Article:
By Matt Pigott - February 25th, 2016

"90% of consumers have their mobile phones with them 24/7."

With apps acting like mini doors to virtual worlds where real things happen, some business models are likely to shift to purely digital, while others will benefit from integrating digital with their physical offering. Today, any outlets that have a solely physical presence will need to adapt and adopt digital fast, or risk being outclassed by their competitors.

Most CMOs already know that personalization is the panacea for their marketing headaches. Paradoxically, they also know that it’s the cause of them. Why? Because they need to make personalization work, and that’s incredibly tough when the digital communications landscape changes on an almost daily basis.

Today 90% of consumers have their mobile phones with them 24/7. Apps are akin to virtual streets with a new kind of footfall: tapping in, searching, ordering, arriving, paying. Presence is no longer just about being in a prime physical location. A timely example of the power of apps to displace high street businesses is found in the UK’s banking industry. Last year more people checked their balances on mobile phone via apps than ATMs, online or in branch.

With frictionless, cashless payments becoming the norm, lack of use by customers combined with the banks’ own desire to reduce business overheads, means that the continuing closure of bank storefronts inevitable. Personalization here is about catering to the growing demographic of mobile users who prefer digital access over face-to-face communication.

Third-party apps making customers happy

Companies that don’t want to build their own apps are turning to third party developers. Target’s partnering with Curbside, recently acquired by Apple, is a good example. Just before the mayhem of Christmas, this neat little tie-in saw the startup tech company take on 100 new Target outlets, expanding its client’s reach to 25 million customers. Through enabling shoppers to buy directly using their mobile devices and pick their items up at the front of the store, the free service prevents parking hassles, queuing headaches, and the need to search for hard-to-find items in store.

Targeting inventory

By attracting customers with Curbside, Target put itself in an ideal position to gather new information and data on consumer’s buying patterns and preferences, monitoring and managing the flow of their in-store journey.

Customers were also able to get a snapshot of inventory via the app, something that saves wasted store visits and prevents unnecessary frustration. Empowering consumers in this way is a simple strategy for streamlining store resources and securing repeat business. Other companies using Curbside to provide a more personalized experience include Walmart, Kohls, and Nordstrom. Driven by these companies and others to link mobile apps with social commerce, the trend is almost certain to prevail. eMarketer suggests that mobile commerce will grow three times faster than traditional e-commerce, and moving forward brands will sharpen their focus on streamlining the checkout process.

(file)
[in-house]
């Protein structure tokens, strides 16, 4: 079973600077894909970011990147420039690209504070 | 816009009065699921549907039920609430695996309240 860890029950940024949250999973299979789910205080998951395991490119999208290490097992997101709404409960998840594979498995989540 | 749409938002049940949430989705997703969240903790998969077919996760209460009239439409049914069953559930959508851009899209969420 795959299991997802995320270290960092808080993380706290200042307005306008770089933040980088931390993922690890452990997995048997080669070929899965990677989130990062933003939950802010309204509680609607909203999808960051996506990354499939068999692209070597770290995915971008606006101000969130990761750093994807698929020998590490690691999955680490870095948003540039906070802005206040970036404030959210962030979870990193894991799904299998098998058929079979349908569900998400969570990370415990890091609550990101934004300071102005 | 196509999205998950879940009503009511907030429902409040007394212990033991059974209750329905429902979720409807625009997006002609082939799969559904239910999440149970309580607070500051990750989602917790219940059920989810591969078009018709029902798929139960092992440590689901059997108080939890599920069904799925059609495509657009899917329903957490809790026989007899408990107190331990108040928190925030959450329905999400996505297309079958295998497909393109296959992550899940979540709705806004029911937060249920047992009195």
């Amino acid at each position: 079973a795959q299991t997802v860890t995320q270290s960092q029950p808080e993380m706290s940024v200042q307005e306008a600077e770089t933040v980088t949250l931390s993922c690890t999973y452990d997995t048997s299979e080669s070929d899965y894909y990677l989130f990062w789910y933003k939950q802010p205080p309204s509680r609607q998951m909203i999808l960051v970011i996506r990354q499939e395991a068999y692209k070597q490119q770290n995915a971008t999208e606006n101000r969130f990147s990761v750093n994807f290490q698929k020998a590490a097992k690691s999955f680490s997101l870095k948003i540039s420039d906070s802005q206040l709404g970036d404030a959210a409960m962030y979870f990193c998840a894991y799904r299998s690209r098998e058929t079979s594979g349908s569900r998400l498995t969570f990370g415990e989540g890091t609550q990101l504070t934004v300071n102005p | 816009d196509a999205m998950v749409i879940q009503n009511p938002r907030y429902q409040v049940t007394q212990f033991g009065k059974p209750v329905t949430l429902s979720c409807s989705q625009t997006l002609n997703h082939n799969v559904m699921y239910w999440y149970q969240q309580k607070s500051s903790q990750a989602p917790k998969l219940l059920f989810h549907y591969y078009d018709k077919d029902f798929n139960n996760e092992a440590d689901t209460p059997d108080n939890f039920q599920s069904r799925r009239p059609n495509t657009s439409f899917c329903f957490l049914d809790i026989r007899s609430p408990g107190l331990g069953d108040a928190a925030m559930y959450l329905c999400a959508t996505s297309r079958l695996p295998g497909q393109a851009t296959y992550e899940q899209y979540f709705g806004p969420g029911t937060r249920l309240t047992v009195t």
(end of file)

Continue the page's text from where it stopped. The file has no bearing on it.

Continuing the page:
Save ‘em time, save ‘em money, they’ll use the app

For retailers to earn their place on ‘phablet’ phone screens (yes, the fast changing digital world has given birth to yet another toe-curling portmanteau), they need to give consumers a reason to make their apps ‘must have.’ Walmart and Kohl’s both achieved this by focusing on price comparison and consumer coupon-savings respectively.

Apps can only gain traction by being imminently useful and providing reliable and consistent rewards and savings.

Today there are around 22 million users of the Walmart app, up from 4 million just three years ago, mainly enticed by the introduction of Savings Catcher, a receipt scanning service that compared its prices with competitors to highlight value.

While Kohl’s introduced an app with a digital wallet where customers could keep their ‘Kohl’s cash and coupons’ in a single convenient place (their smartphone), including barcode scans of coupons sent in the post, redeeming them at checkout.

But there is a caveat to all of this. Building an app isn’t a ‘set and forget’ formula. As Walmart discovered, with a strong early uptake of its app followed by a petering of interest, use declines with time as novelty wears off. For Walmart, slowing use was linked to the fact that the app was a source of information but not instrumental in triggering any sort of shopping-based saving at point of sale. Apps can only gain traction by being imminently useful and providing reliable and consistent rewards and savings.

Interestingly, a recent survey by Accenture suggests that more than half of smartphone users who don’t make mobile payments would if offered discounts and rewards. Moving into 2016, this is going to be a prime focus for companies, large and small, in winning loyalty through apps.

Interested in mobile customer experience? Check out how Starbucks, Domino's, and Chipotle are using theirs: 

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